How to bargain in Brazil – and how does tipping work in the country?

Another two great articles written by The Brazil Business describes the cultural of doing business in Brazil.

The first talks about how to bargain in Brazil, and breaks it down into several parts of the bargaining experience.

The article mentions, “Brazilian economists advise that the consumer should always try to bargain without being ashamed. The store will only give a discount if you ask for one. So, do not be afraid of asking for a discount in Brazil but don’t forget to always be humble and friendly when trying to convince the seller. Also, pay attention to the prices, because sometimes people may take advantage of foreigners and charge a higher price, especially if there is not a price list.”

The breakdown includes useful information on: Tips on how to bargain, Where to bargain, Retail and other shops, Transportation and parking, Street Seller, Bargaining on Services

The last message points out that “The secret to bargaining in Brazil is not being afraid to ask, even if you are not really sure if the price is too high or if it is fair enough, take a chance and try.”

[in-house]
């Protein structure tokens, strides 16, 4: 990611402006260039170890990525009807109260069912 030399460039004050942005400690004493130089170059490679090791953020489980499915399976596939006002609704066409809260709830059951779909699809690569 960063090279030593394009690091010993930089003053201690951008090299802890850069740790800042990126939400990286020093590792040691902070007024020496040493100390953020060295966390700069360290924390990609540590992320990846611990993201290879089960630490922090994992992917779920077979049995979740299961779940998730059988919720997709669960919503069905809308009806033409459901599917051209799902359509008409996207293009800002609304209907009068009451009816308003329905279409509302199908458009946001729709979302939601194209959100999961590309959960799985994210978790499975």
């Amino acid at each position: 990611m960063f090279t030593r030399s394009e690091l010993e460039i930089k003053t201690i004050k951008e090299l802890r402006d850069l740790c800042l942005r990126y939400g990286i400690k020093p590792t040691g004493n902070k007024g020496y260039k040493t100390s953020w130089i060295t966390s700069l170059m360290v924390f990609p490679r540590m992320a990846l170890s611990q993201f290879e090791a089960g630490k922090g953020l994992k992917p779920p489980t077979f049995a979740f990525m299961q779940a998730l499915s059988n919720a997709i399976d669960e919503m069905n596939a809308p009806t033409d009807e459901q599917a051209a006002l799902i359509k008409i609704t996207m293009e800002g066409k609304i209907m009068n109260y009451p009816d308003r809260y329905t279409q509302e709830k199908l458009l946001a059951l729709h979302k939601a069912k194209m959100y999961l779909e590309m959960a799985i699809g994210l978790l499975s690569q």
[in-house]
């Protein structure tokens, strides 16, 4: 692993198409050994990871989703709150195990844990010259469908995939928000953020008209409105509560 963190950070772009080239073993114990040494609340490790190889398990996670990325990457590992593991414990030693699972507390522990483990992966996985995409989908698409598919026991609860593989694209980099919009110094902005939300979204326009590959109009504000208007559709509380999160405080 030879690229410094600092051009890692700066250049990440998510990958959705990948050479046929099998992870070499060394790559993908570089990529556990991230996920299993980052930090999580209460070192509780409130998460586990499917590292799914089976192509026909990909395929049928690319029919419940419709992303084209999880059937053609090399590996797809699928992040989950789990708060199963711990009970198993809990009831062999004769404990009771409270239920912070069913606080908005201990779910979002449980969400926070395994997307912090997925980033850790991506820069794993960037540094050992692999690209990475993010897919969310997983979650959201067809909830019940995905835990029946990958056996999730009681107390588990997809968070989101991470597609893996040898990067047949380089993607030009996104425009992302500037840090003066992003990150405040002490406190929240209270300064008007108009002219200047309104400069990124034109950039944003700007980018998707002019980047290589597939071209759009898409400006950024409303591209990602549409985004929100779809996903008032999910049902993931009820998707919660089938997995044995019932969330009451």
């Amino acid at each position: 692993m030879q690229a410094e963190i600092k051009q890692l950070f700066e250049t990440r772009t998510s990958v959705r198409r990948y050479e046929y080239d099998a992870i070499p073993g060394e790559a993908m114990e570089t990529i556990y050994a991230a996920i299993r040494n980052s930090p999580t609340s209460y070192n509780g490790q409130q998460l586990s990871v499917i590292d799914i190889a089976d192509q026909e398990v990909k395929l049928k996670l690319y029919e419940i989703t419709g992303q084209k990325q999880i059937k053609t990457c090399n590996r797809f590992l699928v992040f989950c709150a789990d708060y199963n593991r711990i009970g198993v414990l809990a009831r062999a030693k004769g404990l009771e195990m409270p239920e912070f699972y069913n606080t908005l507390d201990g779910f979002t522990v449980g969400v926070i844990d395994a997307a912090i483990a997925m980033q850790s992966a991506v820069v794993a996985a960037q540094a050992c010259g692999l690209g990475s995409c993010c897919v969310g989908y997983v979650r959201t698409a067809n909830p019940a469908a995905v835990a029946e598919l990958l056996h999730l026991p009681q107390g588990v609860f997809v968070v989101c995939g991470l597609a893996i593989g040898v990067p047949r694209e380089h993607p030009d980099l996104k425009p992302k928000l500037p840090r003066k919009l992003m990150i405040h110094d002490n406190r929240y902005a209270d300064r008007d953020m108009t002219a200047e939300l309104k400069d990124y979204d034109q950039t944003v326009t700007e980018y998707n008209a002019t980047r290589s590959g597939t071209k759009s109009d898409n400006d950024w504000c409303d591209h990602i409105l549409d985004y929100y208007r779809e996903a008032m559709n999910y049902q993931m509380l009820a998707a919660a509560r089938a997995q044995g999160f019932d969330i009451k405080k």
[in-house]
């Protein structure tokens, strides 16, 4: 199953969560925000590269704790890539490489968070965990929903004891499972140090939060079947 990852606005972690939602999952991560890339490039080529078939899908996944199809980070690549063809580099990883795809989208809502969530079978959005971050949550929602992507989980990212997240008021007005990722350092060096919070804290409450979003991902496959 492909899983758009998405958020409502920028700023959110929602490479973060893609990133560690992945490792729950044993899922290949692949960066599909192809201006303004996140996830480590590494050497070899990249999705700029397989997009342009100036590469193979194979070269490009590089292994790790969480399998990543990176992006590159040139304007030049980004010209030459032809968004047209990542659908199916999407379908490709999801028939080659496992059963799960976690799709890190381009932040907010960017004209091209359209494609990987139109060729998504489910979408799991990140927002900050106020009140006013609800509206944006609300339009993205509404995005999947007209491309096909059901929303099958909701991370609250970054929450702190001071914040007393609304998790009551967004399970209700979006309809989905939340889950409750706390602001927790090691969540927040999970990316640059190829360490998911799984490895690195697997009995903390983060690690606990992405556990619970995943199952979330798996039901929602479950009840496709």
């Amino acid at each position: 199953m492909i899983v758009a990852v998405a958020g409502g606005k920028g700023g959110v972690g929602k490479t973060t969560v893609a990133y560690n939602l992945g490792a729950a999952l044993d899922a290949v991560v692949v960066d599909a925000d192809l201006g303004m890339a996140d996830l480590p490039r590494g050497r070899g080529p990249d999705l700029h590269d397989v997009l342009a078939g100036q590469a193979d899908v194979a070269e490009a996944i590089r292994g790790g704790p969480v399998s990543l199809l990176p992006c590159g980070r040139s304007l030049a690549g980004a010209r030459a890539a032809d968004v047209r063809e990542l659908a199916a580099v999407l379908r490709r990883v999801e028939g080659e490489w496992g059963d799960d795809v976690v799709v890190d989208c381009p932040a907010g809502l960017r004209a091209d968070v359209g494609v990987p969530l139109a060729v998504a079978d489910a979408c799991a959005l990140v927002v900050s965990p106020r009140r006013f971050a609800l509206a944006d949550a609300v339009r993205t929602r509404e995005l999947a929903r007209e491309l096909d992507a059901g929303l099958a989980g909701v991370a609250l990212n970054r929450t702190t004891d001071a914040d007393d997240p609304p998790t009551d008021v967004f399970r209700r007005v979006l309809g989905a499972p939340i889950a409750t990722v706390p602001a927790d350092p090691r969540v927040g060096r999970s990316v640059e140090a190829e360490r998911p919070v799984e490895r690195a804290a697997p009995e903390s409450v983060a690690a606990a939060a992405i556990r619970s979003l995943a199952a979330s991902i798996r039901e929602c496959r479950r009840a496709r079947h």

To read the entire article, click here.

And what about Service Fee and Tipping in Brazil?

Some highlights from this article:

“The taxa de serviço, which is Portuguese for service fee, may be charged on waiter services in bars and restaurants.  This fee can also be charged on services in hotels and car rentals. Even though the most common rate for the service fee is 10% of the total price – be it a restaurant bill or a hotel daily rate – there are some places where it can reach up to 15% or even 20%, especially in upmarket restaurants.”

“Although it is present on the bill and may appear to be mandatory, customers are not obligated to pay this service fee. It must be made clear to the consumer that its payment is entirely optional and that the collection of this fee must be stated on the bill.”

“As with everywhere around the world, tips are not mandatory in Brazil. In fact, Brazilians tend not to give tips for services rendered. This is because most of them see the service fee as the actual tip and pay it accordingly. The only exception for this is when the service rendered was especially bad and the customer is unhappy with it.”

To read the entire article, click here.

Occasio team


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